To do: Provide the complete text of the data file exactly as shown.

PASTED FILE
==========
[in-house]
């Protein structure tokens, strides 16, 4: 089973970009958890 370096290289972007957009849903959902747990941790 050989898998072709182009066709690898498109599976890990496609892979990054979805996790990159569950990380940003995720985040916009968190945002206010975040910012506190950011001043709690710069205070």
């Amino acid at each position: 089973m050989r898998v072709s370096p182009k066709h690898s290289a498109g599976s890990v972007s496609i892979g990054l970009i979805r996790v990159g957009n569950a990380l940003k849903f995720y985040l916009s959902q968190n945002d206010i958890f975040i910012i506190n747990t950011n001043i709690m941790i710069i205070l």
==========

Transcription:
[in-house]
């Protein structure tokens, strides 16, 4: 089973970009958890 370096290289972007957009849903959902747990941790 050989898998072709182009066709690898498109599976890990496609892979990054979805996790990159569950990380940003995720985040916009968190945002206010975040910012506190950011001043709690710069205070």
């Amino acid at each position: 089973m050989r898998v072709s370096p182009k066709h690898s290289a498109g599976s890990v972007s496609i892979g990054l970009i979805r996790v990159g957009n569950a990380l940003k849903f995720y985040l916009s959902q968190n945002d206010i958890f975040i910012i506190n747990t950011n001043i709690m941790i710069i205070l």